A recent Ohio Supreme Court ruling that a police officer’s visual estimate of speed is admissible evidence in court doesn’t mean police are going to pitch their radar guns.
Police officials around the region say officers are trained to estimate speed within five miles per hour, but only as a starting point.
“What we’re trained to do is we make a visual estimation of your speed and we use the radar to confirm our suspicion,” Celina Police Chief Dave Slusser said. “When we turn that radar on it should match what we estimated.”
Administrators with the Ohio State Patrol and most local sheriff’s offices as well as village and city departments agreed that the ruling doesn’t apply to many situations because officers generally backup their estimate with radar or laser.
Slusser said the ruling will not affect his office. Celina Patrolman Brian Taylor, who gave a demonstration of his estimating ability, agreed.
“I like to have a good case when I go to court,” he said.
Slusser said if an officer had evidence to support that vehicle was traveling well over the speed limit but the radar or laser gun didn’t work, there are options. The officer could write a ticket for exceeding posted or safe speed, without listing an exact speed.
Taylor demonstrated his speed-estimating ability on a stretch of road with a 35 mile-per-hour limit. Out of 15 vehicles, he was off by an average of 2.73 mph. He nailed it on one vehicle and was off by 7 mph at his worst.
In his defense, Taylor said he doesn’t usually estimate the speed of vehicles moving under the speed limit. In general his accuracy dropped with the speed of the vehicles. His worst estimate was 34 mph for a car traveling 27 mph, the slowest of all vehicles clocked.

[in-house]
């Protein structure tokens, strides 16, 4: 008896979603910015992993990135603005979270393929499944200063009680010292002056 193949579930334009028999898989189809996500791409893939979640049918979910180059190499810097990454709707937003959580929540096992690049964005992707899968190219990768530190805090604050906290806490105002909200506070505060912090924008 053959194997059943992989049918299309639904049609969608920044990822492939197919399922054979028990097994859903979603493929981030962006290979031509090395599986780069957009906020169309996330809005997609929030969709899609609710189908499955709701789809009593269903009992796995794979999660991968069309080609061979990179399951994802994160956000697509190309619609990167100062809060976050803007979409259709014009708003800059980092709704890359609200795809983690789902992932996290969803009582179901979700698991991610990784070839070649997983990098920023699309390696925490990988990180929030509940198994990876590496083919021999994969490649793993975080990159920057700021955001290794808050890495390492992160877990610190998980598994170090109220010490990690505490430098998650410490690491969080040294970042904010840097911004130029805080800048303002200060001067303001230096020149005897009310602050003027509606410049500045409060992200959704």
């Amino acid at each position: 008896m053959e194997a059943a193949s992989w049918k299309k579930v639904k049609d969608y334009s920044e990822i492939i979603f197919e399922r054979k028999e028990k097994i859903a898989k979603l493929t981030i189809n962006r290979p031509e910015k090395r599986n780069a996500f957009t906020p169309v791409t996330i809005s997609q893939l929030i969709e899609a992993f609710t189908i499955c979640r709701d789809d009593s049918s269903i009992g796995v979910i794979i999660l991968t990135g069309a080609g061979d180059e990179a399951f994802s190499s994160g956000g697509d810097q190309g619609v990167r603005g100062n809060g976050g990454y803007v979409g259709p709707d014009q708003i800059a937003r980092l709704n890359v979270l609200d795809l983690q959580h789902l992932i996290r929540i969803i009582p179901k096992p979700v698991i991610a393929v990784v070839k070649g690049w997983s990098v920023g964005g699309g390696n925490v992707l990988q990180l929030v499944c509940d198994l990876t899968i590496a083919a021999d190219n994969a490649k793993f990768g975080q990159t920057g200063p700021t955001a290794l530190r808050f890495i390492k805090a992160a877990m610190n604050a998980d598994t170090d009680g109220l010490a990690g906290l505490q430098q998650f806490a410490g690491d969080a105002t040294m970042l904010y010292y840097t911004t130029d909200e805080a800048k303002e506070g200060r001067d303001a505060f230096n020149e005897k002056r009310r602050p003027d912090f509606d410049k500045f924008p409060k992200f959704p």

If you exclude vehicles that were not speeding, Taylor average miss drops from 2.73 to 2.45 mph. If you exclude vehicles within five miles of the limit, the average drops to 1.66.
He said it can also be a bit tricky estimating the speed of odd-sized vehicles. One of the two speeds he missed by 5 mph was for a box truck.
So, if an officer can be that accurate with traffic, can he do the same with other things like trains, fastballs and birds?
When officers with more than 15 departments were offered the chance to test their skills at estimating the speed of other things, they all declined. The skills don’t translate, they said.
Slusser said officers, often at a subconscious level, take contextual clues into account.
“There are standards,” he said. “Telephone poles are about the same distance apart. Sidewalks are about the same width. White lines are spaced about the same.”
Years of repeated observation makes speed easier to figure.
“Your mind learns that relativity factor,” Slusser said. “It’s kind of specific.”
It’s almost second nature. Years removed from traffic duty, Slusser said he still finds himself estimating the speed of vehicles, even when he’s off duty.
In fact, as Taylor was driving to the demonstration, he looked at a truck coming the other way. “Here’s one right here,” he said. After estimating the truck’s speed at 40 in a 25 mph zone, he flipped on the radar, which read 38.